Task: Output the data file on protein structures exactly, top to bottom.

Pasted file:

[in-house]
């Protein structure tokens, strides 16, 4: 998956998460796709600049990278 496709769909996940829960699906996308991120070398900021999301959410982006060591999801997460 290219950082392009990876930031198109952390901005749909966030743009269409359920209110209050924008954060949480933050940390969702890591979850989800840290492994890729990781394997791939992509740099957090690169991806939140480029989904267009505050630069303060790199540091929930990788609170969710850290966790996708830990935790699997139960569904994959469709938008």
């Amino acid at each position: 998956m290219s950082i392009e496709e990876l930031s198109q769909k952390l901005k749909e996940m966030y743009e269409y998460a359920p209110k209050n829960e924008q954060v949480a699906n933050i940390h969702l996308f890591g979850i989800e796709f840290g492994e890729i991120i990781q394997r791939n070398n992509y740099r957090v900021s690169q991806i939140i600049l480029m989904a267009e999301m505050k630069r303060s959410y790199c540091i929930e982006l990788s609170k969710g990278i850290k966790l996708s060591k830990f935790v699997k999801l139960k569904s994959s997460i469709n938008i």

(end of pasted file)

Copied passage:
[in-house]
């Protein structure tokens, strides 16, 4: 998956998460796709600049990278 496709769909996940829960699906996308991120070398900021999301959410982006060591999801997460 290219950082392009990876930031198109952390901005749909966030743009269409359920209110209050924008954060949480933050940390969702890591979850989800840290492994890729990781394997791939992509740099957090690169991806939140480029989904267009505050630069303060790199540091929930990788609170969710850290966790996708830990935790699997139960569904994959469709938008």
């Amino acid at each position: 998956m290219s950082i392009e496709e990876l930031s198109q769909k952390l901005k749909e996940m966030y743009e269409y998460a359920p209110k209050n829960e924008q954060v949480a699906n933050i940390h969702l996308f890591g979850i989800e796709f840290g492994e890729i991120i990781q394997r791939n070398n992509y740099r957090v900021s690169q991806i939140i600049l480029m989904a267009e999301m505050k630069r303060s959410y790199c540091i929930e982006l990788s609170k969710g990278i850290k966790l996708s060591k830990f935790v699997k999801l139960k569904s994959s997460i469709n938008i």